• Don't send e-mails when you are angry. It's fine to write them, but just don't hit the "send" button until you have let some time pass. Let the message sit for a few hours or a few days (as long as it's not urgent), and come back to it later. Keep in mind that you usually can't take back what you have written, so think before hitting "send."
  • Have someone give you a sanity check. For very important communication via e-mail, we look over each other's e-mail to make sure the tone is right. It's good to have someone double-check your messages, especially if you have any doubt about whether what you are writing is appropiate. Of course you shouldn't need to do this very frequently, but probably just a few times a year or so.
  • If you have any doubt about whether you should send the message or not, don't send it. Your instincts are probably good, so delete the message and start over.
  • Be brief. Judy has a tendency to write e-mails that are too long for everyone, so she's worked hard on changing that, and has also tried to learn from her lawyer husband who's fantastic at writing succinct messages. Read through the message again before sending it and see if you can strip out unnecessary sections. It's a sign of good writing, and your e-mails are also more likely to be read that way.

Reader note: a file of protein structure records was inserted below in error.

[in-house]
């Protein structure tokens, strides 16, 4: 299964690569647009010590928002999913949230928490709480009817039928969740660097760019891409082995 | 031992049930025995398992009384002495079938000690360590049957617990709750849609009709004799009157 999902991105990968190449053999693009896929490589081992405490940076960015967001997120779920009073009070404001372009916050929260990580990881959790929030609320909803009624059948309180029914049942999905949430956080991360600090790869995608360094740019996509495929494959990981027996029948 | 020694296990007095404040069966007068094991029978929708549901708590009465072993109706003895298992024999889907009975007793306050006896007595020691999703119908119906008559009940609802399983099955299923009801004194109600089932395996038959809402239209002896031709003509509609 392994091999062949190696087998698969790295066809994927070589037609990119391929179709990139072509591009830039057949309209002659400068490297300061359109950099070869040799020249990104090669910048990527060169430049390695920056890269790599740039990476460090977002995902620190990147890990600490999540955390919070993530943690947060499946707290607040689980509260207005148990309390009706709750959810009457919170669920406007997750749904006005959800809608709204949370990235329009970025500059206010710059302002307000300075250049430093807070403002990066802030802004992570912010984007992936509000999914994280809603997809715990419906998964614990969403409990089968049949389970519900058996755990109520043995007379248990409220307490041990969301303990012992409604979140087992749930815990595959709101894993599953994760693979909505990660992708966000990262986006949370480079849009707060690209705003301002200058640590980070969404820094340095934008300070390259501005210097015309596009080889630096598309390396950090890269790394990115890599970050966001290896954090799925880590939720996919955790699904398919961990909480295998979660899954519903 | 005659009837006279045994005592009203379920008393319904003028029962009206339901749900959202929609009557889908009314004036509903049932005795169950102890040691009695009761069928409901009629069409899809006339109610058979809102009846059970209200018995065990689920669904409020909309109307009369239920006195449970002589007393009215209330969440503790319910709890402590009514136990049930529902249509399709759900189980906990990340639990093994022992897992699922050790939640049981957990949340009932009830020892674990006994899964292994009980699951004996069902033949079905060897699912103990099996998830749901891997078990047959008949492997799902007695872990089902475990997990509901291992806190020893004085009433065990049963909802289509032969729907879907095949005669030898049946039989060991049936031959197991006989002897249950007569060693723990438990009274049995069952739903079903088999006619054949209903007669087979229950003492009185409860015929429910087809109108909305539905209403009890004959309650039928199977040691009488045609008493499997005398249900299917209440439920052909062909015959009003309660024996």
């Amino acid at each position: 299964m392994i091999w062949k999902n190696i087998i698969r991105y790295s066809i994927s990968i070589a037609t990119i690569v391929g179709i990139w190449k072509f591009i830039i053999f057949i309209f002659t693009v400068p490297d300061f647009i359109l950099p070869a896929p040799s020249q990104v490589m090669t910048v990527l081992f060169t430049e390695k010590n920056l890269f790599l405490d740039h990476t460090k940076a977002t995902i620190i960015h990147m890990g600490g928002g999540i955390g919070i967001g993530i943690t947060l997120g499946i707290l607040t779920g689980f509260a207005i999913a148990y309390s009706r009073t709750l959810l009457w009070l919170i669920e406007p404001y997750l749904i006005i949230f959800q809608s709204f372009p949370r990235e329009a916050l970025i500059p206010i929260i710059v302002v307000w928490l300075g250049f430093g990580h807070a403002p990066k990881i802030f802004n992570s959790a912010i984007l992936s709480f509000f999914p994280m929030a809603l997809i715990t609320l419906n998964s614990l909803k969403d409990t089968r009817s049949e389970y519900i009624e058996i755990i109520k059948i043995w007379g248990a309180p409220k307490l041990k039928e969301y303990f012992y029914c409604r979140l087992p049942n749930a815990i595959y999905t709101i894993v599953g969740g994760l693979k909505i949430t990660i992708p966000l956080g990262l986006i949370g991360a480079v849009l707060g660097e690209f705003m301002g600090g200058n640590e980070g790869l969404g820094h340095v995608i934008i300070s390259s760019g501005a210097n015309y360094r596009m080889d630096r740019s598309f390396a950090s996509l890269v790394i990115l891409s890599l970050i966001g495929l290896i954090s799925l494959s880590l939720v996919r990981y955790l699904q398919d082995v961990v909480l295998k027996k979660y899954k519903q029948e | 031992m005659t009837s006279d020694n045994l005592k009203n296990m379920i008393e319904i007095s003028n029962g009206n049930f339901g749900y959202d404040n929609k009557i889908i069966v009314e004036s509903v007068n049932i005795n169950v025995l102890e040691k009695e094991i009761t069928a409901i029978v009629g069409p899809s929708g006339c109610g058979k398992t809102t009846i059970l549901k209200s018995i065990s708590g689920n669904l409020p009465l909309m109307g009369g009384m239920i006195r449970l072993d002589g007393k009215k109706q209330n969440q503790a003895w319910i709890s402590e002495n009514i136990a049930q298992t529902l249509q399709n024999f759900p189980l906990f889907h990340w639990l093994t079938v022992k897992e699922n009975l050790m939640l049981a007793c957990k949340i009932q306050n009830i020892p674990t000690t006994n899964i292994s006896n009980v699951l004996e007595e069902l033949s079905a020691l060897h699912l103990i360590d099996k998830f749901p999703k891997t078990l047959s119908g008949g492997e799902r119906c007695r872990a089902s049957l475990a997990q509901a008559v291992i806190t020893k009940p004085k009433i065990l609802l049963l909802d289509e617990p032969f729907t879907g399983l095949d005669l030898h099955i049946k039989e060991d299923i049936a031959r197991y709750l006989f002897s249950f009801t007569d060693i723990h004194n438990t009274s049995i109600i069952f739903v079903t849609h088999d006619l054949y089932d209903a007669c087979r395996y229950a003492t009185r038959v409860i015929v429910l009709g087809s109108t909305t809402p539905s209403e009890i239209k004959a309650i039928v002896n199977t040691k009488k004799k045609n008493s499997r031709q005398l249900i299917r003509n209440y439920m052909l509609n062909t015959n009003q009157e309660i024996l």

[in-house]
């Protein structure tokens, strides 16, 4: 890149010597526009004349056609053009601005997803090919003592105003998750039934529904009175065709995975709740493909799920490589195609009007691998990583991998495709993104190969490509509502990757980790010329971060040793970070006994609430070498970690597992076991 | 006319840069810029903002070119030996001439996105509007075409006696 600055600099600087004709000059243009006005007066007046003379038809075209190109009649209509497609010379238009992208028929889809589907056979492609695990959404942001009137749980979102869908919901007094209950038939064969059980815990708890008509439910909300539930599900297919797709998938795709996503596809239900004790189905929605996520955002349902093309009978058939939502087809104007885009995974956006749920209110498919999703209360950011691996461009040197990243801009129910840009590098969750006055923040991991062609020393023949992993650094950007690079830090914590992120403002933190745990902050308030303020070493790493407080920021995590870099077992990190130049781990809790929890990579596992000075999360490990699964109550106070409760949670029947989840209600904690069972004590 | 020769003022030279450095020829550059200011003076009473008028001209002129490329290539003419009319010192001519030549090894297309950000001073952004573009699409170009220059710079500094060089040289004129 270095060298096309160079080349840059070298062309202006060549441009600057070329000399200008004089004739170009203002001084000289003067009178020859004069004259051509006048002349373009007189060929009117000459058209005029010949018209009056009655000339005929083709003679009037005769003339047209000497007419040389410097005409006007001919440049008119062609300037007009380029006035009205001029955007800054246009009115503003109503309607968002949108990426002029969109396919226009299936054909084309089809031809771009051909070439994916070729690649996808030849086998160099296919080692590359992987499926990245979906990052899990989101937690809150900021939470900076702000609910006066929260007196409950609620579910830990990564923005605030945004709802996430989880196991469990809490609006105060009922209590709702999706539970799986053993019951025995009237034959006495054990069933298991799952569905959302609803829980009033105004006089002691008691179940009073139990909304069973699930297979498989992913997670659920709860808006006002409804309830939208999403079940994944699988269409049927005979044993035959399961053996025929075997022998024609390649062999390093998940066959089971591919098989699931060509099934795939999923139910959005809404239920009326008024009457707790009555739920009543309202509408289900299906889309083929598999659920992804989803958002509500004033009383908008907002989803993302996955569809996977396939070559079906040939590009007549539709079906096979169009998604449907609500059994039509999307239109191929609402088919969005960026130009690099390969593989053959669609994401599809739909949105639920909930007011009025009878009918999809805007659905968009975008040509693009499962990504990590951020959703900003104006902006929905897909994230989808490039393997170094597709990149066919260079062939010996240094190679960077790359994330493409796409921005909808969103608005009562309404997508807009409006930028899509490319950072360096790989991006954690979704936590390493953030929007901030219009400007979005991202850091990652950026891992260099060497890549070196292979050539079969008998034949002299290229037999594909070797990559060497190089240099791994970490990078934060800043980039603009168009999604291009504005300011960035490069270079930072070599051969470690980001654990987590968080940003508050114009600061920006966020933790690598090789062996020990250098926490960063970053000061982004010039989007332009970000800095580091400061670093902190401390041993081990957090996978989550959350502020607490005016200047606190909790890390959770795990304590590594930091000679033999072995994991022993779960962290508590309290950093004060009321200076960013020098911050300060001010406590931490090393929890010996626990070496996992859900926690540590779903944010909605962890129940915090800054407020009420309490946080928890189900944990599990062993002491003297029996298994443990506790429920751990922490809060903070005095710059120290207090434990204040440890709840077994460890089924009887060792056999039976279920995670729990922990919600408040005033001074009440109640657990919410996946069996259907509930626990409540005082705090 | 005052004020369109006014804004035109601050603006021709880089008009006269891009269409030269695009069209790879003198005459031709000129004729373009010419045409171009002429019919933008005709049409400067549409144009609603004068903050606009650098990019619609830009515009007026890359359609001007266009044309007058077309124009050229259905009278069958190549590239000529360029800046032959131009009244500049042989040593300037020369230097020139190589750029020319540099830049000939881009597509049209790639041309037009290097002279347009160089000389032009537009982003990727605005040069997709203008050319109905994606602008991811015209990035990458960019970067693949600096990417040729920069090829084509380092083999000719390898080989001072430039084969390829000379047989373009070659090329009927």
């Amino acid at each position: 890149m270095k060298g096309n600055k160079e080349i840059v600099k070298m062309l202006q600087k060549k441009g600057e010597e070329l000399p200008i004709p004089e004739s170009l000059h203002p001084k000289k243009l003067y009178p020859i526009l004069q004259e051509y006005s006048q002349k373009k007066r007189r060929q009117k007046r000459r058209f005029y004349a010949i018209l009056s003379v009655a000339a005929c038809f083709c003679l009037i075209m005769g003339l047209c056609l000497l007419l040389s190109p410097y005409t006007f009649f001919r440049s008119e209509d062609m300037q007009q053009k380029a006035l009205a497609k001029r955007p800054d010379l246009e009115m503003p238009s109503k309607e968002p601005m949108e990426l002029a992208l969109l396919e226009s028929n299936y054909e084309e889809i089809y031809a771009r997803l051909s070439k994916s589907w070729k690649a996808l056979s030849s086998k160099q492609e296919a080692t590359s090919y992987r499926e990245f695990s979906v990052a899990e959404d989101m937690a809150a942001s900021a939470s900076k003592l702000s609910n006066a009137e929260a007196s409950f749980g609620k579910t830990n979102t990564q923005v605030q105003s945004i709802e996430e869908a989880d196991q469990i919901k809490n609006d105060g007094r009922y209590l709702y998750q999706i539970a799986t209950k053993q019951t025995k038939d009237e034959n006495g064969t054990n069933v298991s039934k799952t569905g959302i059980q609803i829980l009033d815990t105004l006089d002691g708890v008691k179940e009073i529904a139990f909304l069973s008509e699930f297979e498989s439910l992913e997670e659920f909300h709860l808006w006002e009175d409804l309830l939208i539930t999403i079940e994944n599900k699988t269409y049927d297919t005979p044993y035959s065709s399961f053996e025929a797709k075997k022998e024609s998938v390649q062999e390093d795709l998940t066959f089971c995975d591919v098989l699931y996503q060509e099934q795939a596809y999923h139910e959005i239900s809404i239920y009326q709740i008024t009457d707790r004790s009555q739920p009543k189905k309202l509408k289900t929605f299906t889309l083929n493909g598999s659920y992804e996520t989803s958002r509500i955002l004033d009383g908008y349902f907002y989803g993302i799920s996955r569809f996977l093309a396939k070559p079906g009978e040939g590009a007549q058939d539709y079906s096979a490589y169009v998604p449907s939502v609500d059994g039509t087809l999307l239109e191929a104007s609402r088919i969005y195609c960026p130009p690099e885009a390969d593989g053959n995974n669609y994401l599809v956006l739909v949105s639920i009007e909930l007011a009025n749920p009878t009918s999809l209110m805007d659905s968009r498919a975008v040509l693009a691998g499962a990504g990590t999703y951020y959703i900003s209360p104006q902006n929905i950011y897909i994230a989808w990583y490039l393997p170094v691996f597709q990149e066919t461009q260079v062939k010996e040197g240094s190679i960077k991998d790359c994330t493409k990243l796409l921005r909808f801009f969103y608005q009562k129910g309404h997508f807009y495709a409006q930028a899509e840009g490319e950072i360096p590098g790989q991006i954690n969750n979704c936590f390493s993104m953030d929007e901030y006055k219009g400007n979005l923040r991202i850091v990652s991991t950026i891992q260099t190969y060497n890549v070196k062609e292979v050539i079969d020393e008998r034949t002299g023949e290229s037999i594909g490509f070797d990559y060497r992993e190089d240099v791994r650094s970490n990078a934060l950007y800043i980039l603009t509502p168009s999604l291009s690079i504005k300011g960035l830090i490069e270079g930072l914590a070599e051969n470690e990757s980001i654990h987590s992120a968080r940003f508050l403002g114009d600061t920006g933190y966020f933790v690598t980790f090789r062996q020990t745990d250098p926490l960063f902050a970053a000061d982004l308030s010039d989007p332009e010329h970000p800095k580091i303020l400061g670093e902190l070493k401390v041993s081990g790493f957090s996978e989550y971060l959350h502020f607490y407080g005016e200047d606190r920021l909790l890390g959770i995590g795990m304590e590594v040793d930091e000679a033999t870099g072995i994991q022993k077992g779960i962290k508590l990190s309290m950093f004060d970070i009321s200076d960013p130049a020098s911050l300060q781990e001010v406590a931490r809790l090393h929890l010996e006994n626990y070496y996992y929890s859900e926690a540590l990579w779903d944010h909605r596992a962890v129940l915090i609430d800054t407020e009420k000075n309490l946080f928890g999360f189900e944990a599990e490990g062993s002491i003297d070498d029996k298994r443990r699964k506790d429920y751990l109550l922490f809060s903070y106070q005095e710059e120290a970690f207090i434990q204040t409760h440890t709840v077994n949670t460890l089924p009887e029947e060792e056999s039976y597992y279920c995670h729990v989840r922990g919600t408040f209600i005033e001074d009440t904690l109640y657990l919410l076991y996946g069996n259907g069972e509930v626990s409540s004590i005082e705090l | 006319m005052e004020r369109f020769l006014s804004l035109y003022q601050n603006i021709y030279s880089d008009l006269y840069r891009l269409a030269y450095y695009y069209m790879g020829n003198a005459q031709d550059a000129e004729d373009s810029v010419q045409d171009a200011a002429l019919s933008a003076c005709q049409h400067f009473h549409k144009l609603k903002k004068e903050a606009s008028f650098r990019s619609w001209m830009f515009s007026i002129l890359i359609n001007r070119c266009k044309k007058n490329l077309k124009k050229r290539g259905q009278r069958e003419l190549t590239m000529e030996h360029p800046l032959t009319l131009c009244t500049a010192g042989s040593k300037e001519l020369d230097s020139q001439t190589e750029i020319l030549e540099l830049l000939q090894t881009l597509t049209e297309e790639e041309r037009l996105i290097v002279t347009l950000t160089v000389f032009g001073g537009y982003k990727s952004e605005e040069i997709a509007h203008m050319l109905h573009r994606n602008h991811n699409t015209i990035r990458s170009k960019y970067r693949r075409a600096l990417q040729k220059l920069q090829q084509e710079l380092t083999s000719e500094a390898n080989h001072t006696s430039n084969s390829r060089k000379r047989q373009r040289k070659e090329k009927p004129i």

What about you, dear colleagues and readers? Is there anything you would like to add to this non-exhaustive list? We look forward to reading your comments. 

ATA Annual Conference: Advanced Skills & Training Day

Time flies, doesn't it? Our favorite week of the year is almost around the corner, and readers of this blog will know that we are talking about the annual conference of the American Translators Association (ATA). This will be the 57th conference (amazing, huh?) held in gorgeous San Francisco, and as the organization is constantly striving to improve the conference, there's something somewhat new this year. 

What used to be the pre-conference is now a full day of three-hour courses taught by the most popular ATA speakers and it's called Advanced Skills & Training Day. This year it will be held on November 2, and Judy is delighted to have been invited to present a three-hour session titled "Seven Ways to Actively Market to Direct Clients." It runs from 8:30 am to 12 pm and includes a networking break. The session is language neutral and is limited to 25 participants. You will learn how to create a strategy to find those elusive direct clients and how to keep them happy. Come prepared to learn innovative client acquisition techniques you may not yet have thought of. 

Other fantastic sessions include:

These sessions are $150 each and are in addition to your ATA conference registration. Caveat: the ATA requires that attendees sign up for the entire conference in order to be able to attend AST, you must sign up for the entire conference. See you in San Francisco, dear friends and colleagues?

Tuesday Laughs: Voice Recognition Meets Scottish Accent